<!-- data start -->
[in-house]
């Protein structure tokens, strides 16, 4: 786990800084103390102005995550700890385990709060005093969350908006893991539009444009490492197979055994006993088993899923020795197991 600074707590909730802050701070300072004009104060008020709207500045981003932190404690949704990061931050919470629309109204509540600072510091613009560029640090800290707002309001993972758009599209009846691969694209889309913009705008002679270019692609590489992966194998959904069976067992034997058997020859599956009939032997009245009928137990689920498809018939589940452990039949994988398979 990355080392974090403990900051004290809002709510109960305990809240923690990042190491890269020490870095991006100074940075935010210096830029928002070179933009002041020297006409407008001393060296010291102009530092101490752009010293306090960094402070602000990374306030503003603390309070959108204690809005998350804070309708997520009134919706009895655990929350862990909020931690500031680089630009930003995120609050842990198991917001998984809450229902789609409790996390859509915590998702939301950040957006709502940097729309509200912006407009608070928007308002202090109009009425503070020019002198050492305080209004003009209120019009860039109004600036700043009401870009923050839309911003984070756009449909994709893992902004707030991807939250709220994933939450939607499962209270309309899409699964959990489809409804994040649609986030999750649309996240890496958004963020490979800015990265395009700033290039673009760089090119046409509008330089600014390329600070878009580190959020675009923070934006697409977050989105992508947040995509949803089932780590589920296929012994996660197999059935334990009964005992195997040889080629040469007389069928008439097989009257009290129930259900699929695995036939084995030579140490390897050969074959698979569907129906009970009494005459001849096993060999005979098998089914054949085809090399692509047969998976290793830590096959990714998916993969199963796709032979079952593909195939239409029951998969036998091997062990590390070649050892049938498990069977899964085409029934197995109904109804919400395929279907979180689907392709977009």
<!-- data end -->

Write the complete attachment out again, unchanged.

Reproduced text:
[in-house]
């Protein structure tokens, strides 16, 4: 786990800084103390102005995550700890385990709060005093969350908006893991539009444009490492197979055994006993088993899923020795197991 600074707590909730802050701070300072004009104060008020709207500045981003932190404690949704990061931050919470629309109204509540600072510091613009560029640090800290707002309001993972758009599209009846691969694209889309913009705008002679270019692609590489992966194998959904069976067992034997058997020859599956009939032997009245009928137990689920498809018939589940452990039949994988398979 990355080392974090403990900051004290809002709510109960305990809240923690990042190491890269020490870095991006100074940075935010210096830029928002070179933009002041020297006409407008001393060296010291102009530092101490752009010293306090960094402070602000990374306030503003603390309070959108204690809005998350804070309708997520009134919706009895655990929350862990909020931690500031680089630009930003995120609050842990198991917001998984809450229902789609409790996390859509915590998702939301950040957006709502940097729309509200912006407009608070928007308002202090109009009425503070020019002198050492305080209004003009209120019009860039109004600036700043009401870009923050839309911003984070756009449909994709893992902004707030991807939250709220994933939450939607499962209270309309899409699964959990489809409804994040649609986030999750649309996240890496958004963020490979800015990265395009700033290039673009760089090119046409509008330089600014390329600070878009580190959020675009923070934006697409977050989105992508947040995509949803089932780590589920296929012994996660197999059935334990009964005992195997040889080629040469007389069928008439097989009257009290129930259900699929695995036939084995030579140490390897050969074959698979569907129906009970009494005459001849096993060999005979098998089914054949085809090399692509047969998976290793830590096959990714998916993969199963796709032979079952593909195939239409029951998969036998091997062990590390070649050892049938498990069977899964085409029934197995109904109804919400395929279907979180689907392709977009």